The Strange Story of Elizabeth Woodcock

Narrative of the Sufferings of Elizabeth Woodcock

From A Selection of Curious Articles from the Gentleman’s Magazine, edited by John Walker (1819)
ELIZABETH WOODCOCK, aged forty-two years, went on horseback from Impington to Cambridge, on Saturday, being market day, the 2d of February, 1799. On her return home in the evening, between six and seven o’clock, being about half a mile from her own bouse, her horse started at a sudden light, which proceeded, most probably, from a meteor, a phenomenon which, at this season of the year, not unfrequently happens. She was herself struck with the light, and exclaimed “Good God! what can this be!” It was a very inclement stormy night, a bleak wind blew boisterously from the N.E. The ground was covered by the great quantities of snow that had fallen during the day, yet it was not spread uniformly over the surface. The deepest ditches were many of them completely filled up, whilst in the open fields there was but a thin covering; but in the roads and lanes, and many narrow and inclosed parts, it had accumulated to a considerable depth, no where yet so as to render the way impassable, but still enough to retard and impede the traveller. The horse, upon his starting, ran backward, and approached to the brink of a ditch, which the poor woman recollected, and, fearing lest the animal in his fright should plunge into it, very prudently dismounted with all expedition. Her intention was to walk, and lead the horse home; but he started again, and broke from her. She repeated her attempt to take hold of the bridle; but the horse, still under the impression of fear, turned suddenly out of the road, and directed his steps to the right over the common field. She followed him, in hopes of quickly overtaking him, but, unfortunately, she lost one of her shoes in the snow. She was already wearied with the exertion she had made, and besides, had a heavy basket on her arm, containing several articles of domestic consumption, which she had brought from market.
By these means her pursuit of the horse was greatly impeded; she however persisted, and followed him through an opening in a hedge, a little beyond which she overtook him (about a quarter of a mile from the place where she alighted,) and, taking hold of the bridle, made another attempt to lead him home. But she had not re-traced her steps farther than a thicket, which lies contiguous to the said hedge, when she found herself so much fatigued and exhausted, her hands and feet, particularly her left foot, which was without a shoe, so very much benumbed, that she was unable to proceed farther. Sitting down then upon the ground in this state, and letting go the bridle, “Tinker,” she said, calling the horse by his name, “I am too much tired to go any farther, you must go home without me;” and exclaimed, “Lord have mercy upon me! what will become of me!” The ground on which she sat was upon a level with the common field, close under the thicket on the South West. She well knew the situation of it, and what was its distance from and bearing with respect to her own house. There was then but a small quantity of snow drifted near her; but it was beginning to accumulate, and did actually accumulate so rapidly, that, when Chesterton bell rang at eight o’clock, she was completely inclosed and hemmed in by it. The depth of the snow in which she was enveloped was about six feet in a perpendicular direction; over her head between two and three. Her imprisonment was now complete, for she was incapable of making any effectual attempt to extricate herself, and, in addition to her fatigue and cold, her clothes were stiffened by the frost. Resigning herself, therefore, calmly to the necessity of her bad situation, she sat awaiting the dawn of the following day. To the best of her recollection, she slept very little during the first night, or, indeed, any of the succeeding nights or days, except on Friday the 8th. Early the next morning she distinctly heard the ringing of a bell at one of the villages at a small distance. Her mind was now turned (as it was most natural) to the thoughts of her preservation, and busied itself in concerting expedients, oy means of which any one who chanced to come near the place might discover her.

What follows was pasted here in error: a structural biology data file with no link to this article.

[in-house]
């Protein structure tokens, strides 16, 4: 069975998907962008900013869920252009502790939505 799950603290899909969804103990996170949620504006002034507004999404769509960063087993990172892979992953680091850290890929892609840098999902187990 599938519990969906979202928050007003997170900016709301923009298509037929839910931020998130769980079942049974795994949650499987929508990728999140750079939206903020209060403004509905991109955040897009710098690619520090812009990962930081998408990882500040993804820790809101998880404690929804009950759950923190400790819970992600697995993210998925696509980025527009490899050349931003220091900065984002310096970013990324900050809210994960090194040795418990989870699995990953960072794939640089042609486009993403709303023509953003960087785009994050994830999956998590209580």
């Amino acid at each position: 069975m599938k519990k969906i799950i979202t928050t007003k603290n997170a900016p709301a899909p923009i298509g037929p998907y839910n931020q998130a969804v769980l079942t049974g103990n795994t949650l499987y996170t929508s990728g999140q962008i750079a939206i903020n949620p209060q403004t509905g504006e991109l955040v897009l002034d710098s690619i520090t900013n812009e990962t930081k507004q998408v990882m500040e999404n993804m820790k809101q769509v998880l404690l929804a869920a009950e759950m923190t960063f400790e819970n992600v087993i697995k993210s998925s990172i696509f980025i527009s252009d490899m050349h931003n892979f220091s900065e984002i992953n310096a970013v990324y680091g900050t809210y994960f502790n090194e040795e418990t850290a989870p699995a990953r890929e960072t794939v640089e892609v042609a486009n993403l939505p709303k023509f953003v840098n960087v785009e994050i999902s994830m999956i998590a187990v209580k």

On the morning of the third, the first after her imprisonment, observing before her a circular holet in the snow, about two feet in length and half a foot in diameter, running obliquely upwards through the mass, she broke off a branch of the bush, which was close to her, and with it thrust her handkerchief through the hole, and hung it, as a signal of distress, upon one of the uppermost twigs that remained uncovered; an expedient which will be seen, in the sequel, to have occasioned her discovery. She bethought herself, at the same time, that the change of the moon was near; and having an almanack in her pocket, she took it out, though with great difficulty, and consulting it, found that there would be a new moon the next day, February 4th. The difficulty which she found in getting the almanack out of her pocket arose, in a great measure, from the stiffness of her frozen clothes, before-mentioned. The trouble, however, was compensated by the consolation which the prospect of so near a change in her favour afforded. She makes no scruple to say, that she perfectly distinguished the alterations of day and night; heard the bells of her own and some of the neighbouring villages, several different times, particularly that of Chesterton; was sensible of the living scene around her, frequently noticing the sound of carriages upon the road, the natural cries of animals, such as the bleating of sheep and lambs, and the barking of dogs.